Bean Sprouts: 3 Weeks

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In case you're wondering if I'll eeevvveerrr finish the twin's birth story (ahem...Grace), I will.  I'm working on catching up on sleep - so necessary to type complete and understandable sentences yet such an unreasonable goal considering the two night owls we've inherited - and brushing up on my one-handed typing skills followed by my new interest in learning how to type with the tip of my nose, the latter of which I'll be more likely to use as my hands are usually preoccupied these days.  :)

Bean Sprouts: 2 Weeks

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TV Guide, Super-Epidural, and Anthony's Disappearance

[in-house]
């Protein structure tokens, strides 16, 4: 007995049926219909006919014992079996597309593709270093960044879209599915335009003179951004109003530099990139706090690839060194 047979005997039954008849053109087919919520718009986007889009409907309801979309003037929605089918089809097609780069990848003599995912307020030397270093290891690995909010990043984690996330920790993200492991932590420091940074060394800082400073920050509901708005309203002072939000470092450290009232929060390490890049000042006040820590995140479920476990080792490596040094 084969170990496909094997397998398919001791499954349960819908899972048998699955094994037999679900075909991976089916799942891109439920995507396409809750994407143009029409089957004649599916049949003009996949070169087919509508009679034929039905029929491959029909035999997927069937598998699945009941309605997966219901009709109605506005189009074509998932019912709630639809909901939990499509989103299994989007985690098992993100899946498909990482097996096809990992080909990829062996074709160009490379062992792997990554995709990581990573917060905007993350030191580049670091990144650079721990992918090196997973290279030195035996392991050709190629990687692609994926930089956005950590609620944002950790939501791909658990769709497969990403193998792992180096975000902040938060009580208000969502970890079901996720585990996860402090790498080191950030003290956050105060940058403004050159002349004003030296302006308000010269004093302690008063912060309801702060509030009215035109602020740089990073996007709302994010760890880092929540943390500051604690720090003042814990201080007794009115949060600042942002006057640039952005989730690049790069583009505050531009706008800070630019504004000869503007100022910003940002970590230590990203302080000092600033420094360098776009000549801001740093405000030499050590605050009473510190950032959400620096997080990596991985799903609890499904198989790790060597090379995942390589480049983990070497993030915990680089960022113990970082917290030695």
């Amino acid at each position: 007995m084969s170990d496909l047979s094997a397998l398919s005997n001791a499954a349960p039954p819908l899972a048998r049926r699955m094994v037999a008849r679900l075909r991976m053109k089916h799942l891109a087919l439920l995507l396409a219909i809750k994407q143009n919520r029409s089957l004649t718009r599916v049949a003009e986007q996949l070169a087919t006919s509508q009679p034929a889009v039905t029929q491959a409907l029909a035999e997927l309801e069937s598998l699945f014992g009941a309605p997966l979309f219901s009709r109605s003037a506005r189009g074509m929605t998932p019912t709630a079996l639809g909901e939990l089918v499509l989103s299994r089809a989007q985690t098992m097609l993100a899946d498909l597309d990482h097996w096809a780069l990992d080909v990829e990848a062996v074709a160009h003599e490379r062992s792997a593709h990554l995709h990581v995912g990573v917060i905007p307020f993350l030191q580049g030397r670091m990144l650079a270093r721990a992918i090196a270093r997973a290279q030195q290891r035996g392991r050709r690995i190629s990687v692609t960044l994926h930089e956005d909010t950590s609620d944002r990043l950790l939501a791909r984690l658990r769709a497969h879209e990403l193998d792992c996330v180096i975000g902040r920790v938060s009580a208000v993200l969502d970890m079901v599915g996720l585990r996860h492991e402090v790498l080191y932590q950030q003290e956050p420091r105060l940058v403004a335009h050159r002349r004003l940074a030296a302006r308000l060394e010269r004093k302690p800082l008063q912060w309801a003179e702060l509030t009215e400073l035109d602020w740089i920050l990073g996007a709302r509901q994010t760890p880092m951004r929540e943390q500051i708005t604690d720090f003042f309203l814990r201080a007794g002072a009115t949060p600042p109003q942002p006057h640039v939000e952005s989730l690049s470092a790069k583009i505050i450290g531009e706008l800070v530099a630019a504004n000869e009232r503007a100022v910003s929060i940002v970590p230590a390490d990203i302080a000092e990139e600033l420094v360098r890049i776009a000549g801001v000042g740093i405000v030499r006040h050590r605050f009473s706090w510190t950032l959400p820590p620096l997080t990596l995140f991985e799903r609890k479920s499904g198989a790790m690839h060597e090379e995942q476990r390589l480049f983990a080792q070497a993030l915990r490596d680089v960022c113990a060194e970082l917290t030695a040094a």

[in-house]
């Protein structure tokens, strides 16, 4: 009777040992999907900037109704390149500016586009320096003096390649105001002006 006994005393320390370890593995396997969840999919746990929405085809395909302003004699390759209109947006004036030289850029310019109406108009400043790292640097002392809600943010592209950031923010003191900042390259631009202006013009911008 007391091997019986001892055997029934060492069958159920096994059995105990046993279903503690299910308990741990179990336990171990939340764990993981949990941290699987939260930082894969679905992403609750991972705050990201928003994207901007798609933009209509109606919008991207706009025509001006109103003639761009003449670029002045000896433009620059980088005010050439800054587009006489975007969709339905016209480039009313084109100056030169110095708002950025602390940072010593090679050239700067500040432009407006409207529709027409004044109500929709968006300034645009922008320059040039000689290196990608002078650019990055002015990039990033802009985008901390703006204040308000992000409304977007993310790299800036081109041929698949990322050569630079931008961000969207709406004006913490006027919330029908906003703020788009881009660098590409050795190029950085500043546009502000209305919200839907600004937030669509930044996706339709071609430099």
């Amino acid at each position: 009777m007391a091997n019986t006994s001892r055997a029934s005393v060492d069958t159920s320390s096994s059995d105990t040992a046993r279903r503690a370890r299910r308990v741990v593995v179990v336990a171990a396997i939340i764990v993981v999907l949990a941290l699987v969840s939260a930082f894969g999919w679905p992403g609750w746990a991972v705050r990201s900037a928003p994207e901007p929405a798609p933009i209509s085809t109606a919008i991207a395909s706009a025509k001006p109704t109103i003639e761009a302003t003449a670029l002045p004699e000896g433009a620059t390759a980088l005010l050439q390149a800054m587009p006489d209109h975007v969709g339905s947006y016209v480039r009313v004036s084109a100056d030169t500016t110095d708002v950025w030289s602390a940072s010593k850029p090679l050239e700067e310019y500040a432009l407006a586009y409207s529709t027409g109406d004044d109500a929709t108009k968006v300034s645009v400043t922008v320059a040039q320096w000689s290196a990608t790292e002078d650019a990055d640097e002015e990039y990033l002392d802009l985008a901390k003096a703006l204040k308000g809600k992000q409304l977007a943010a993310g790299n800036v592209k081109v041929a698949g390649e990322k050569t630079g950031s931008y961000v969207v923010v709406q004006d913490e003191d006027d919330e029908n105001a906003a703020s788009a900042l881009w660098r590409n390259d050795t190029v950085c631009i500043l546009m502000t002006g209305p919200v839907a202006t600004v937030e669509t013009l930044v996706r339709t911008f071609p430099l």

So, four centimeters before labor even really began and my mind thinking it might be easier than I thought, especially since I was getting an epidural (strongly recommended, sometimes required for having twins in case an emergency c-section is needed...or the doc has to literally reach up and grab Twin B lest she decide to swim away).  Next came the waiting and the ever increasing intensity and frequency of contractions.  The TV was on but I vaguely remember only seeing TV Guide channel's rising list more than an actual show...our attempt to see what was on and change the channel according to what we felt like was obviously failing.  We both thrived on hearing the heartbeats of the babes on the monitors and so very often, the dull thuds of their kicks and brushes against the monitors.  It was sometime during those moments that the question of how I would get to the bathroom hit me.  Of course I asked, thinking I could just unstrap myself and wheel the IV stand over yonder to the potty but upon asking, I found out I was restrained to a bed pan...lovely.  Good thing I didn't eat breakfast and drink a large glass of orange juice followed by a few hundred gulps of water earlier that morning...